Mystery Fritillaria + 3 new Frit Photos

Sat, 12 Jun 2004 04:58:19 PDT


although I agree, the main purpose in "namings" for many is simply to give
the appearance of offering something new and wonderful (possibly honouring a
person on the side!), often the variations do merit recognition on the
horticultural level.  As gardeners, we are acutely aware of robustness,
variation in form and colour and cultural worthiness, while as botanist,
such qualities are of little worth in identification or recognition on the
specific or sometimes variatel/sub-species level.

I, also, do not wish to spend money on an item that is identiacal to what I
have, but variation and distinction I do appreciate.  Fortunately, the best
of suppliers will note that the entity offered may well not deserve
recognition on a specific level, but is of interest to the gardener and
maintaining true and pure stocks of the form is to lauded.  A name is
required for identification, whether botanically recognised or not.  I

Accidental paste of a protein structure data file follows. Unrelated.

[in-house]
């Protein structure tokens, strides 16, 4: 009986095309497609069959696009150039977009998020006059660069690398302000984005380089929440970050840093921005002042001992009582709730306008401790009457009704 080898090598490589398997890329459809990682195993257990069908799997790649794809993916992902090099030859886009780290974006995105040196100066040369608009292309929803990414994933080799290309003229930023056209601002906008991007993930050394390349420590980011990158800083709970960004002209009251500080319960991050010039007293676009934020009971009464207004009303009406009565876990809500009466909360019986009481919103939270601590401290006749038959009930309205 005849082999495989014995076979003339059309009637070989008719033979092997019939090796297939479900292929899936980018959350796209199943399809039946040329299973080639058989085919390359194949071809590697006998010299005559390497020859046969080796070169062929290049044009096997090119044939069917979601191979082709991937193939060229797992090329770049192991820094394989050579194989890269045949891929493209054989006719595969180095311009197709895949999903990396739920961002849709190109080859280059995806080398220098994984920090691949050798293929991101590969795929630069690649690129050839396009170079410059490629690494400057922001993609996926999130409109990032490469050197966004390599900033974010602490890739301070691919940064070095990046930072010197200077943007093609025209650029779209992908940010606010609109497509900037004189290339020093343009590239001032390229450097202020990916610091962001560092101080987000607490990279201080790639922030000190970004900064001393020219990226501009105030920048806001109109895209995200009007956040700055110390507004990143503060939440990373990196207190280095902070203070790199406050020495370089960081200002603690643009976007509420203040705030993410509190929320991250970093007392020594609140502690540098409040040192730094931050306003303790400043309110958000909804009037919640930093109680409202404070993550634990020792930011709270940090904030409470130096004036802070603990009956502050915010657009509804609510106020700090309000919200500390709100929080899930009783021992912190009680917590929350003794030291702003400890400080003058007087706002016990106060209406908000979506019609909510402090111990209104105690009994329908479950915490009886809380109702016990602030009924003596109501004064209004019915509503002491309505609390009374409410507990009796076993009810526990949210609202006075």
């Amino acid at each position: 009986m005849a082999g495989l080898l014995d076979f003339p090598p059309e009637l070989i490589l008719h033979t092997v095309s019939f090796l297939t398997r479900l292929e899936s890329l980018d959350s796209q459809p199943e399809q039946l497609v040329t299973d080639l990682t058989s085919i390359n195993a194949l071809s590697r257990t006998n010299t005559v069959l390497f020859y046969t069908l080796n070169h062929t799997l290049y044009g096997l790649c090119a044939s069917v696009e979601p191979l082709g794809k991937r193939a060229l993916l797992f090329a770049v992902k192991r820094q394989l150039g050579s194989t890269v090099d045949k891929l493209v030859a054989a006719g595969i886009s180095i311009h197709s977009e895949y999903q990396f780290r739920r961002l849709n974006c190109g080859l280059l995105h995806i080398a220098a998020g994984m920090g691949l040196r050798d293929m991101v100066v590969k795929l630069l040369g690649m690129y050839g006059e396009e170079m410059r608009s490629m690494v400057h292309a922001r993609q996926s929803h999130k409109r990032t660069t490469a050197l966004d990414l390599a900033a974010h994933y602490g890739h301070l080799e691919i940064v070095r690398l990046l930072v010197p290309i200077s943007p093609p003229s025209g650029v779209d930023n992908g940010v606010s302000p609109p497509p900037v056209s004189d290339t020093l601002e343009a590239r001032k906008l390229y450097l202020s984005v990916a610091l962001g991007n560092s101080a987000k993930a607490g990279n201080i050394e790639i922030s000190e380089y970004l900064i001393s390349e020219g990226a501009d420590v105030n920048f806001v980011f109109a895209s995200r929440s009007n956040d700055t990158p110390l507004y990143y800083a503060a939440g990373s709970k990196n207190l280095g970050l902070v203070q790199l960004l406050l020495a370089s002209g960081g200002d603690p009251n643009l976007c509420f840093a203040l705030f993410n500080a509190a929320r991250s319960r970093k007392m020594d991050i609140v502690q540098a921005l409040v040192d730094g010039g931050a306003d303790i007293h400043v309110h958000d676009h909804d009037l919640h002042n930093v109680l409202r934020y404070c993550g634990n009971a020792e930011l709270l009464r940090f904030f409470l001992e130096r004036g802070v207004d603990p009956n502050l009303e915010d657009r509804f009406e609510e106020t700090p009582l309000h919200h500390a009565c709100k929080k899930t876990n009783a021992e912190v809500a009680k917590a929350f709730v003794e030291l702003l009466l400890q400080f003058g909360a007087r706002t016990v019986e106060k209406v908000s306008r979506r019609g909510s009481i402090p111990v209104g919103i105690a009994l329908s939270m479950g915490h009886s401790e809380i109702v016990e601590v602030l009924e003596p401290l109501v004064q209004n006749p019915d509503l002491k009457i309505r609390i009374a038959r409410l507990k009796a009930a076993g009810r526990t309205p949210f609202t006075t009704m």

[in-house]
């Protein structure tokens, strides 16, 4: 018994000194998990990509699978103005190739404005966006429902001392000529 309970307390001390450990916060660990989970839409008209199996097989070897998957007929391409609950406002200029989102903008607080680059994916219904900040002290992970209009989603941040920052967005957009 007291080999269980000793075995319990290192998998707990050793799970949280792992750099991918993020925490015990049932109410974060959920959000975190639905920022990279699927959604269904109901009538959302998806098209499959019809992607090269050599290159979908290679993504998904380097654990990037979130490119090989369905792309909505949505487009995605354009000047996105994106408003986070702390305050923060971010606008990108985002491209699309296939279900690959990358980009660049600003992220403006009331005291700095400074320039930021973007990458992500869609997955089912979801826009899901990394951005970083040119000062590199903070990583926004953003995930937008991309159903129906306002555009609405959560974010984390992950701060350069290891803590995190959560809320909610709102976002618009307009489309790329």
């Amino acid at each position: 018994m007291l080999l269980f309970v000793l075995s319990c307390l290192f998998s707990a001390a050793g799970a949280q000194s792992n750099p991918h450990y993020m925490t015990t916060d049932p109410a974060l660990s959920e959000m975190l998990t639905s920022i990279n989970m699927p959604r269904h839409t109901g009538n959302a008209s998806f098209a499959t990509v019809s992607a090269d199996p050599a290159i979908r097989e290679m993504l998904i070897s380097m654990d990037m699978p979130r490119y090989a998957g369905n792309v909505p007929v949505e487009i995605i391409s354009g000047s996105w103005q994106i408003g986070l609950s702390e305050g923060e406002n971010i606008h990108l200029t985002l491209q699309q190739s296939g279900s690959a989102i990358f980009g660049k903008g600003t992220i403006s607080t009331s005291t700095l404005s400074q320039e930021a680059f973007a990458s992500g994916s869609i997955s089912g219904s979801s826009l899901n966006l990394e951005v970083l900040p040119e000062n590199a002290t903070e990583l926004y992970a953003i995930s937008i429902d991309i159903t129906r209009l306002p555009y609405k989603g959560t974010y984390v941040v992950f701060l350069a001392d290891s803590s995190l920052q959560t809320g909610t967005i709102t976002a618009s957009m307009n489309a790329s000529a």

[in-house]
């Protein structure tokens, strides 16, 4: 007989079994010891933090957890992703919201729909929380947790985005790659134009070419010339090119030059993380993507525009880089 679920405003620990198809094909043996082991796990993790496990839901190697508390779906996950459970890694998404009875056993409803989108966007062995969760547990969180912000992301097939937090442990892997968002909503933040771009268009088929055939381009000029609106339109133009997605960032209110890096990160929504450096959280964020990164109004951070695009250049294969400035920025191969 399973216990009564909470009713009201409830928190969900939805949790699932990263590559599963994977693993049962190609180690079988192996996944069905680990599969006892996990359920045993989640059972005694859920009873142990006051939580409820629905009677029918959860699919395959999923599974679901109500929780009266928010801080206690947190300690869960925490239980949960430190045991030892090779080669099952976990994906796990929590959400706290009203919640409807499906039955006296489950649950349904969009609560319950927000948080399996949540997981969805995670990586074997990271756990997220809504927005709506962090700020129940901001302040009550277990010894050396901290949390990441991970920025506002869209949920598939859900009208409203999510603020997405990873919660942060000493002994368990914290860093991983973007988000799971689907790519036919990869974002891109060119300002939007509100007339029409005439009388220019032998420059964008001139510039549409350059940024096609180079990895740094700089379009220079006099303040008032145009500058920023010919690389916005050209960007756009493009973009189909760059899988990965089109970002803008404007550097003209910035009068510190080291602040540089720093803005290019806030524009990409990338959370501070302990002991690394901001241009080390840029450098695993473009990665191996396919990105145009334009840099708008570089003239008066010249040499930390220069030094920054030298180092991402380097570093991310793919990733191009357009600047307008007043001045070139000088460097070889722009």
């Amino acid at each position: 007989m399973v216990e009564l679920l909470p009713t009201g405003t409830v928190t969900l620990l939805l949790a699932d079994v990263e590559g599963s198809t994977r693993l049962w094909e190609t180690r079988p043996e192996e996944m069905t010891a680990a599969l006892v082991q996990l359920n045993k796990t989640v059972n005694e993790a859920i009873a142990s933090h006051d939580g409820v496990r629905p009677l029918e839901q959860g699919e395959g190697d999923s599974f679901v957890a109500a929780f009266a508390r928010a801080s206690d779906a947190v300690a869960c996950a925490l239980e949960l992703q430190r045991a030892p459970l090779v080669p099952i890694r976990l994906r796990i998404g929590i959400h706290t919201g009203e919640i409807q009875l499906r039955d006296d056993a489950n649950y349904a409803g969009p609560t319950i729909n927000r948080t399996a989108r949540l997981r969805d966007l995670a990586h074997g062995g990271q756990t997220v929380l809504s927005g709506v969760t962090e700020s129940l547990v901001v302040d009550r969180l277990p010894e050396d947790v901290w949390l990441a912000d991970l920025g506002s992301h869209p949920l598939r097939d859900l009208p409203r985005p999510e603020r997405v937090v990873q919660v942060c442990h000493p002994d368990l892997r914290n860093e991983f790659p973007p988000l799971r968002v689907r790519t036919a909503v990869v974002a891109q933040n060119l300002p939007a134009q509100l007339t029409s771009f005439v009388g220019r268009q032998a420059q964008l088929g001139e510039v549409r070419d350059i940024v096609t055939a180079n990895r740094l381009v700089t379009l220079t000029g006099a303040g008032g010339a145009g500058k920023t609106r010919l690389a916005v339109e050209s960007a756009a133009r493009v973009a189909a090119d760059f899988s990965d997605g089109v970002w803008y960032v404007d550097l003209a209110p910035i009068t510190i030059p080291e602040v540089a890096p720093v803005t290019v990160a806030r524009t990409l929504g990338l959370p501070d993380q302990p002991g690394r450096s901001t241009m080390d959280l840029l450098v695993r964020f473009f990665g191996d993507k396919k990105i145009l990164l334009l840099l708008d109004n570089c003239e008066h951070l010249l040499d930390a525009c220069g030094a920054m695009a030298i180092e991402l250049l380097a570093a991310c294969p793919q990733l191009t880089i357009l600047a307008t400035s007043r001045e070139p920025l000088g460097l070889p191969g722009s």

believe we can all appreciate this situation, where does one draw the line?
I've always appreciated the listing of Paeonia and Fritillaria species with
collection information and form designations, even when associated to
species nomenclature, as this allows me to organise what I am growing and
keep an eye out for variation and lack there of!

In a world ever more saturated by clonal forms on the commercial market, I
long for the variation of wild forms.  I guess this is why most of us take
the long course and raise from seed.


Jamie V.

> The name "F. wabuensis" does not appear at all on Martyn Rix's current
> of species. There are a great many names for CHinese frits of the "X"ensis
> type, mostly set up by Y. K. Yang and colleagues, and most of these will
> not be recognized in the classification to appear in the Flora of China.
> They appear to involve primarily the groups represented by the familiar F.
> tortifolia, F. cirrhosa, and F. delavayi, respectively. I suppose they're
> local populations of one or another more widely recognized species.
> Naturally, it is in the interest of bulb sellers to offer them under
> unfamiliar names, so people will buy them thinking they're something new!
> Jane McGary
> Northwestern Oregon, USA
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